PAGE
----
Assessment and student’s learning

Assessment & Learning

Editor’s Note: This is an excerpt from the article “Assessment and the Learning Brain: What the Research Says,” which appeared in Independent School Magazine (Winter 2014) by Mariale Hardiman and Glenn Whitman.

If you really want to see how innovative a school is, inquire about its thinking and practices regarding assessment. For the students, does the mere thought of assessment trigger stress? Do the teachers rely heavily on high-stakes, multiple-choice, Bell Curve-generating tests? Or do the students seem relaxed and engaged as teachers experiment with new forms of assessment designed to support deep and lasting learning?

The growing field of educational neuroscience, converging developmental psychology, cognitive science, and education, can help teachers and school leaders rethink how they approach assessments. While some of its initial findings merely support what educators have intuitively believed, it is also challenging many assumptions and providing new insight into best educational practices, especially regarding assessment.

What we do know is that a plethora of assessment-related research has shed light not just on the importance of students’ mindsets, but also on the importance of continual feedback and how active retrieval of information, in carefully spaced intervals, can produce long-lasting learning. Research also shows that providing students with choice enhances attention and engagement — and confirms that the arts can help deepen long-term memory consolidation.

Specifically, the following research is helping to change our understanding of the correlation between teaching and learning — and altering our approaches to student assessment.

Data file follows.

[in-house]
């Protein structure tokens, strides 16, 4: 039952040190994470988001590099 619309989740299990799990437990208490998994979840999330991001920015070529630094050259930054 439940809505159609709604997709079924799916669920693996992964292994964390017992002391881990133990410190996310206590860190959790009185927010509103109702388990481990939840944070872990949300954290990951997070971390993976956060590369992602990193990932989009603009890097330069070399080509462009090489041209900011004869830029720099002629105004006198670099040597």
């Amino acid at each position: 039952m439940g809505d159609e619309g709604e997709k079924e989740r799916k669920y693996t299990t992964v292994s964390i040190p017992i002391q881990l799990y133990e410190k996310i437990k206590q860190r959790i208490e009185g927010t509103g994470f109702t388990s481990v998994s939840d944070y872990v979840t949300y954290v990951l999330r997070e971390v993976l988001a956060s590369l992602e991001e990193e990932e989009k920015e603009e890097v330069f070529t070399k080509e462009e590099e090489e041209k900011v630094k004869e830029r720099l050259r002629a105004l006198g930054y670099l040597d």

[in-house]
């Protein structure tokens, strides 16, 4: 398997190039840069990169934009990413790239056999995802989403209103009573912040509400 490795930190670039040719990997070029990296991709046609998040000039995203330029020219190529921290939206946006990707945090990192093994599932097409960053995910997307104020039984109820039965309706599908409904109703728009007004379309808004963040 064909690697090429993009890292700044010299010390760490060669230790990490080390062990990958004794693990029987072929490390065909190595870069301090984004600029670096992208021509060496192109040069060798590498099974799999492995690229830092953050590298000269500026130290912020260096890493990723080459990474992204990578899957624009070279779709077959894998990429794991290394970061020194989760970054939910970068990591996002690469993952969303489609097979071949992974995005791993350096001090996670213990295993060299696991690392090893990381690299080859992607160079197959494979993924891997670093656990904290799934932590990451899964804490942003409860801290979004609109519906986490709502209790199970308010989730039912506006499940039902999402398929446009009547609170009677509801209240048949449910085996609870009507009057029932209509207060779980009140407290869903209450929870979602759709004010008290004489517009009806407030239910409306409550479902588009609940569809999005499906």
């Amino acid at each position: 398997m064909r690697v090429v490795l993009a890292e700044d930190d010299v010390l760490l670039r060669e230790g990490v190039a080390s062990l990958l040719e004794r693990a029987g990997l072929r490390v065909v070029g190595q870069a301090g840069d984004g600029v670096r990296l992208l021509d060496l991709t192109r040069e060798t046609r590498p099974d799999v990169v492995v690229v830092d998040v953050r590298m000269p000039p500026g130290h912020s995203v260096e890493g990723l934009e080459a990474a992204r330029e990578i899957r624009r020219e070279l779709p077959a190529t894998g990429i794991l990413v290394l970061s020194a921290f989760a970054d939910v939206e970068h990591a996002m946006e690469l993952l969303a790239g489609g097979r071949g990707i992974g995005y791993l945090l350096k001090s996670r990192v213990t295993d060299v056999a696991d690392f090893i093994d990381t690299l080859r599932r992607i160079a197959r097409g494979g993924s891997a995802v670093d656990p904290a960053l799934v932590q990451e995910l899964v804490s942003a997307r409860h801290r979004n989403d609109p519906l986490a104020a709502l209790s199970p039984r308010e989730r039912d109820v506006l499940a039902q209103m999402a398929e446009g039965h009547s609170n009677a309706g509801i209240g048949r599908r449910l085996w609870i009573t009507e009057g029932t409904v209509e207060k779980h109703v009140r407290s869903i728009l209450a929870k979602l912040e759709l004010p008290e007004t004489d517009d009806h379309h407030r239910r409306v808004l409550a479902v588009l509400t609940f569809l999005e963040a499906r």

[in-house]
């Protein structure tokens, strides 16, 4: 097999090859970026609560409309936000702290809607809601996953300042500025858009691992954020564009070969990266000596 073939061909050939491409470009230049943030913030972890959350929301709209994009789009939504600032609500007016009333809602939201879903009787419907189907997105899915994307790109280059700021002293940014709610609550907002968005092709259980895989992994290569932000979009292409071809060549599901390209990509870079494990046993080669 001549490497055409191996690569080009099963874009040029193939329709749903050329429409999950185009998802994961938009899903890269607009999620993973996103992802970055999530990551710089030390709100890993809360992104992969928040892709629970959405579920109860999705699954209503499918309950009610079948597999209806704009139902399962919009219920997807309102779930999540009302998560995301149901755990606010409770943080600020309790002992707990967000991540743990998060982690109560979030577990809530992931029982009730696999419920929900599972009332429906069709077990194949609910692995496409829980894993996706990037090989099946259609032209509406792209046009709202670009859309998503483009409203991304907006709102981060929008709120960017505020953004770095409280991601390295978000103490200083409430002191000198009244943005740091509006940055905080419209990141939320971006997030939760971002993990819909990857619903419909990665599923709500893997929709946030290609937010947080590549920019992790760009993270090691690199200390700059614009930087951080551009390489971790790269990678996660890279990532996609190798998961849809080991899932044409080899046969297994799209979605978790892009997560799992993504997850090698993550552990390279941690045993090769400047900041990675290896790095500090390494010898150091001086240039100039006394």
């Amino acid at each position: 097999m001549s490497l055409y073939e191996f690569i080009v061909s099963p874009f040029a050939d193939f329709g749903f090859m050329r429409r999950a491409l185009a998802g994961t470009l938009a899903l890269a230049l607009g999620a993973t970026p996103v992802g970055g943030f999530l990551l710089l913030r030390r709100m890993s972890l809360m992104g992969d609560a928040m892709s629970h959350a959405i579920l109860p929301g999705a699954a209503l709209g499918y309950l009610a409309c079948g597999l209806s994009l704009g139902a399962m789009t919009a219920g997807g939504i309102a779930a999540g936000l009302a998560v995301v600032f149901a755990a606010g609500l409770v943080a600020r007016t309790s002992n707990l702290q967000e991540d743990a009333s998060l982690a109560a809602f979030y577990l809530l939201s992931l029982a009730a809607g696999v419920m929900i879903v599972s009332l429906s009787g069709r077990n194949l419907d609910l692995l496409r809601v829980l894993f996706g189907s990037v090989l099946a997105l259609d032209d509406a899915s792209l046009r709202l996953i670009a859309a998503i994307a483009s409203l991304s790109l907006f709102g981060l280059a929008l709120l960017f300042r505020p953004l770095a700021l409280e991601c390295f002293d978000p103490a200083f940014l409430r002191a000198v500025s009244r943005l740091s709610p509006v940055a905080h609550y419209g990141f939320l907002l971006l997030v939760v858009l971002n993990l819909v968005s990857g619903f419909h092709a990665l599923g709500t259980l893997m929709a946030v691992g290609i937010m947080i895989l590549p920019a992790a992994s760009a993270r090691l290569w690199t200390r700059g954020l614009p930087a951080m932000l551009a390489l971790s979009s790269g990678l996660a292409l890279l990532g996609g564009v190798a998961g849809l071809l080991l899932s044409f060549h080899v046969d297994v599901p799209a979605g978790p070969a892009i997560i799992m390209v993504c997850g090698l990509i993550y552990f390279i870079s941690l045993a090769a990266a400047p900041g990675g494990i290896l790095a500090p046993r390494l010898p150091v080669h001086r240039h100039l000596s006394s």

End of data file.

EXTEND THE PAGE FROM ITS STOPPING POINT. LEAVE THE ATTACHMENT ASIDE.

Mindsets: Performance vs. Mastery Goals

Research on the connection between motivation and learning has focused on two types of mindsets that students develop, based on the kind of experiences (including assessments) we present them with in school. Students tend to develop either performance-related goals or mastery goals.

Performance-related goals are those linked to more traditional types of assessments. Students become motivated by the grades they achieve, their rankings compared to other students, and extrinsic rewards such as honour rolls or school awards. In contrast, students who develop mastery goals are motivated by the actual learning experiences. Their rewards arise from the challenges of acquiring and applying new knowledge and skills.

While students may possess a combination of both types of goals, those motivated primarily by performance goals tend to lose motivation and confidence when faced with difficult academic challenges or when set back by failures. In contrast, students who are motivated by mastery goals are more likely to persevere in the face of such challenges. Difficult tasks or setbacks do not diminish their motivation or self-esteem. Students with mastery goals mindsets are more likely to choose more difficult but rewarding ways to demonstrate learning.

Feedback on Performance

Another focal point of research is the timeliness and method of providing feedback to students. Timely feedback has been shown to deepen one’s memory for the material assessed. Moreover, in a study comparing immediate versus delayed feedback, the mere anticipation of timely feedback produced better performance. Students who knew that they would get immediate feedback performed better on a task than those who were told that feedback would be delayed. Finally, studies suggest that marking answers right or wrong (as in multiple choice tests) has little effect on learning. However, providing the correct response only after a student has spent time “struggling” to find the correct answer significantly increases retention of the material.